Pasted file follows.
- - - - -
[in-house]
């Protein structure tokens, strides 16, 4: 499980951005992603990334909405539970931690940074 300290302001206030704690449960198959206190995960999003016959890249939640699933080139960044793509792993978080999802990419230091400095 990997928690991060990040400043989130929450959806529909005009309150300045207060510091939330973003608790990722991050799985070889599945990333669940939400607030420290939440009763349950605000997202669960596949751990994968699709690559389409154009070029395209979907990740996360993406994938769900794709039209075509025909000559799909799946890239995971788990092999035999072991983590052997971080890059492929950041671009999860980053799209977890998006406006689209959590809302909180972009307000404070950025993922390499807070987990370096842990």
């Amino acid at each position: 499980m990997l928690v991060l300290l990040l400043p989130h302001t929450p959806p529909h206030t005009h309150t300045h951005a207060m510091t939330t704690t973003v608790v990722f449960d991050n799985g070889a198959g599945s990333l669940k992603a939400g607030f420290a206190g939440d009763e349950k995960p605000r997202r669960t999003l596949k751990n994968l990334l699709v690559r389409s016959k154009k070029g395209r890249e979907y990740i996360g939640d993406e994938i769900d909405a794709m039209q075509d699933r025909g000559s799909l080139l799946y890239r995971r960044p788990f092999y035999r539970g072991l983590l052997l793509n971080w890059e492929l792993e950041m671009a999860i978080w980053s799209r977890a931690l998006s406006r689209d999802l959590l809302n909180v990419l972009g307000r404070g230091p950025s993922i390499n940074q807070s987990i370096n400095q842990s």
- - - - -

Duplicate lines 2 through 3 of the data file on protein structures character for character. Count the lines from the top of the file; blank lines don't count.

């Protein structure tokens, strides 16, 4: 499980951005992603990334909405539970931690940074 300290302001206030704690449960198959206190995960999003016959890249939640699933080139960044793509792993978080999802990419230091400095 990997928690991060990040400043989130929450959806529909005009309150300045207060510091939330973003608790990722991050799985070889599945990333669940939400607030420290939440009763349950605000997202669960596949751990994968699709690559389409154009070029395209979907990740996360993406994938769900794709039209075509025909000559799909799946890239995971788990092999035999072991983590052997971080890059492929950041671009999860980053799209977890998006406006689209959590809302909180972009307000404070950025993922390499807070987990370096842990």
């Amino acid at each position: 499980m990997l928690v991060l300290l990040l400043p989130h302001t929450p959806p529909h206030t005009h309150t300045h951005a207060m510091t939330t704690t973003v608790v990722f449960d991050n799985g070889a198959g599945s990333l669940k992603a939400g607030f420290a206190g939440d009763e349950k995960p605000r997202r669960t999003l596949k751990n994968l990334l699709v690559r389409s016959k154009k070029g395209r890249e979907y990740i996360g939640d993406e994938i769900d909405a794709m039209q075509d699933r025909g000559s799909l080139l799946y890239r995971r960044p788990f092999y035999r539970g072991l983590l052997l793509n971080w890059e492929l792993e950041m671009a999860i978080w980053s799209r977890a931690l998006s406006r689209d999802l959590l809302n909180v990419l972009g307000r404070g230091p950025s993922i390499n940074q807070s987990i370096n400095q842990s």